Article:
In school, we’re studying the existential philosophies of psychology, including a bit about Viktor Frankl, who developed the style of psychology known as logotherapy.
I’ve long been a fan of Frankl ever since I read Man’s Search for Meaning in my twenties and again in my thirties. There are a few books I try to read each decade, and this is one of them. It never fails to inspire me, sober me and push me toward pursuing my own meaning within my unique life.
The entire book is quotable, but this year, one sentence stands out to me at this point in my life:
I appreciate that this quote extends beyond the typical: live like you were dying.
It kind of says: live like you died, saw your mistakes and came back to live another day - and do it better. It’s saying that we can live with hindsight, now. I think, at a certain, age, this actually becomes possible.
If I think about this quote, I see things now that I can change so that I won’t have quite so many regrets later.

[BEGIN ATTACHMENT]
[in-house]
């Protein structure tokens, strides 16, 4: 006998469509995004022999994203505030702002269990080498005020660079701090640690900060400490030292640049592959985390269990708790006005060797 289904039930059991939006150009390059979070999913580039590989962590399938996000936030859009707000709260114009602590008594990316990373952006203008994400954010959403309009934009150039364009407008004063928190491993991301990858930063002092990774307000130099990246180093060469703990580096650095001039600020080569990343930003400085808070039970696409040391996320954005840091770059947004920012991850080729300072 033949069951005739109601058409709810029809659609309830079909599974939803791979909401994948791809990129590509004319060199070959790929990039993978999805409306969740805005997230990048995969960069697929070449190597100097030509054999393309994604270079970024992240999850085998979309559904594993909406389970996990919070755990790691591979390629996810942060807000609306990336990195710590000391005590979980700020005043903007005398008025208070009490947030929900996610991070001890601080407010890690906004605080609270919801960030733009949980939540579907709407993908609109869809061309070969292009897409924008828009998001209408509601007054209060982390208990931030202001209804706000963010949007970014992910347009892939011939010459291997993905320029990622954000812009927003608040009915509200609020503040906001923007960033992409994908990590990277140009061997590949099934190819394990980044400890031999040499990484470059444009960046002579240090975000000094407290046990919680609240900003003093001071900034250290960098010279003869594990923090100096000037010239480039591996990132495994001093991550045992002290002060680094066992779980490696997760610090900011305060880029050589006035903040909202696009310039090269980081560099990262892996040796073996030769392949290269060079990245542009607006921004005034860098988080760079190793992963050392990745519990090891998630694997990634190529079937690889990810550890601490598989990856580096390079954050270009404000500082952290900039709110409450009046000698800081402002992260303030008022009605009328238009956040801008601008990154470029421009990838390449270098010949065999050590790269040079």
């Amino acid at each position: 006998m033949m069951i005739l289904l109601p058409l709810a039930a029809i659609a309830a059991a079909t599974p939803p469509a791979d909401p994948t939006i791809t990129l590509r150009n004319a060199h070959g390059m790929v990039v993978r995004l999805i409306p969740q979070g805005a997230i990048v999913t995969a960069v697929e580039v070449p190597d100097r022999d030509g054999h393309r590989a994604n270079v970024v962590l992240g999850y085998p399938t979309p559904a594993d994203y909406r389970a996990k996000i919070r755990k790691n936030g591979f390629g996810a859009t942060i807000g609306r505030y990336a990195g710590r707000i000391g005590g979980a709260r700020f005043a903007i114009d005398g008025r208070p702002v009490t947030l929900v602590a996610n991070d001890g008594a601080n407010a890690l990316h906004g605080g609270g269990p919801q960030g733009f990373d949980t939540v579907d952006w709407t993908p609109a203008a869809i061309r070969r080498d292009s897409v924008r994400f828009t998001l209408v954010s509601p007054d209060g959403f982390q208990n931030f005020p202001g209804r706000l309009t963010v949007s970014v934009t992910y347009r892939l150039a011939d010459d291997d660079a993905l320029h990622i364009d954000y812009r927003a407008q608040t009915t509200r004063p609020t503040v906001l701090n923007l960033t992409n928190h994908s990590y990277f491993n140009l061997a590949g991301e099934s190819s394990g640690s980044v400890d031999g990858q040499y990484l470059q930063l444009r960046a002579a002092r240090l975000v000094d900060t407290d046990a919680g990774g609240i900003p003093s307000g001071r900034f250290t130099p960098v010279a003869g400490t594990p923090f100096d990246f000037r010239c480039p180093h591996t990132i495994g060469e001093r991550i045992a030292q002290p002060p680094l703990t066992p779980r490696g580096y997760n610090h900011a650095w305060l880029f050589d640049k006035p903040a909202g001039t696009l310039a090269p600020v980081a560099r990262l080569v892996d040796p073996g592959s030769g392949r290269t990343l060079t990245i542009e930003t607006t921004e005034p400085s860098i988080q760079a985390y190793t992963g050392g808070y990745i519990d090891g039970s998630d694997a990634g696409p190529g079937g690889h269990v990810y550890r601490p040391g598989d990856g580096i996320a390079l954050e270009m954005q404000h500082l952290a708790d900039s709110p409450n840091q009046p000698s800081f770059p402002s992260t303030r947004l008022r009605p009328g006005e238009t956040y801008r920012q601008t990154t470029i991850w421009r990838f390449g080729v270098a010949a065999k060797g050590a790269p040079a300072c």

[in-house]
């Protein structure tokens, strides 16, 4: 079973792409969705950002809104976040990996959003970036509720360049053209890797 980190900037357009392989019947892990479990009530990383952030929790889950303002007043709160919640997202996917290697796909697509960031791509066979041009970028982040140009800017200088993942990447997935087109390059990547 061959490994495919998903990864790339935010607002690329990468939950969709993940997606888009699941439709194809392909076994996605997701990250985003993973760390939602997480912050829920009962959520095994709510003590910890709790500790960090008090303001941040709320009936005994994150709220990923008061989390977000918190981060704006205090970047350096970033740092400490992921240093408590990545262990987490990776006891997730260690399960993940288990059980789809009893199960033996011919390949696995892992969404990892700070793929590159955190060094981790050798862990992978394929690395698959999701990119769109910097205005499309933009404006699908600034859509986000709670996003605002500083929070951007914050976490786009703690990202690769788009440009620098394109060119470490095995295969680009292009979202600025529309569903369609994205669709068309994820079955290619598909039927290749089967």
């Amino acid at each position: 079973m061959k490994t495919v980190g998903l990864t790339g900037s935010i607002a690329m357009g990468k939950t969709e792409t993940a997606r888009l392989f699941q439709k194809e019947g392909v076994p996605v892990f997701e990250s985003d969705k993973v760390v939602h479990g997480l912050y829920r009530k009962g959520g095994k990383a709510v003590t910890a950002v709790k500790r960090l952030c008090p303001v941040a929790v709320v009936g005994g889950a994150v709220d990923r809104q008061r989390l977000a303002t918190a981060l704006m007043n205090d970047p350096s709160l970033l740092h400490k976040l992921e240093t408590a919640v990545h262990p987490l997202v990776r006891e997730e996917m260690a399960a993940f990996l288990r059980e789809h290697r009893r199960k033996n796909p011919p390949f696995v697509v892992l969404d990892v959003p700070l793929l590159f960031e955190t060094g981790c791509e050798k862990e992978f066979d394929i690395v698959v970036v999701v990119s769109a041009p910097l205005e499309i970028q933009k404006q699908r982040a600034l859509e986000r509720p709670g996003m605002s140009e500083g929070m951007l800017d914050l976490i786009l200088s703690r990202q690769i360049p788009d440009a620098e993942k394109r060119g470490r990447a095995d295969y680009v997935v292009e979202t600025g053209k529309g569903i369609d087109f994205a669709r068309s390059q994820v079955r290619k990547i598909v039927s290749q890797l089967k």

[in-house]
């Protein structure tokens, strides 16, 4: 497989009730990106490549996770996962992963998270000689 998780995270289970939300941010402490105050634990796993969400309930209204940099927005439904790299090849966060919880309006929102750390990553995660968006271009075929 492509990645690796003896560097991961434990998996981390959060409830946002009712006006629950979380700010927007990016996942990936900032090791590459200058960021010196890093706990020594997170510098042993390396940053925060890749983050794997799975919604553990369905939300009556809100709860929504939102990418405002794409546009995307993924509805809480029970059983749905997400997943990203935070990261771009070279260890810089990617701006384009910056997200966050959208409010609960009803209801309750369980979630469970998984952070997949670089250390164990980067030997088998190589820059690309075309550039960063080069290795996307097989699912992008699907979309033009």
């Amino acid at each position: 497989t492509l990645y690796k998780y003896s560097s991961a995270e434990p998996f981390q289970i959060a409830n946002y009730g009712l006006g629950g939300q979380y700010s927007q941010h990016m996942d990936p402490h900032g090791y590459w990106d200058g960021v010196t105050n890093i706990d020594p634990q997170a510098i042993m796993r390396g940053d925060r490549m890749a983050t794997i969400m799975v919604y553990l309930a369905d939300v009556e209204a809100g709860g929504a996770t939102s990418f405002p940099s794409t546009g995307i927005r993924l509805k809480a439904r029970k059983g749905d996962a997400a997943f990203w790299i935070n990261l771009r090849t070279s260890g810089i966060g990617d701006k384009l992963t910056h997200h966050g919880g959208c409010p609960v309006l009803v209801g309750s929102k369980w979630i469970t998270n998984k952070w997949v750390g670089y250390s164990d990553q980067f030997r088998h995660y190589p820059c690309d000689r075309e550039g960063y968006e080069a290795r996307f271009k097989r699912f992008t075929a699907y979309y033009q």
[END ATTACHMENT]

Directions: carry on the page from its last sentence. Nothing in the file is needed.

I don’t think it’s about perfection or trying to squeeze the meaning out of every single tiny moment. I don’t think it’s about never making mistakes or living in a heightened state of awareness all the time. But if I think about this quote and view my life as a second-chance in the here-and-now, it does make me wonder: what would I change?
What would you change?
I hope everyone is having a beautiful Sunday. It’s finally fall here in NC. It changed seasons (literally) overnight. Yesterday, I wore a jacket for Sandy’s nightly walk. It was crisp and we all somehow had more energy. And though I sometimes wish I lived in a big city with art museums and ballet performances and true espresso, I was grateful last night to live in a place where I can look up and see so many stars.
I know. I’m off to light my scented candles and bake those heart-shaped hand pies.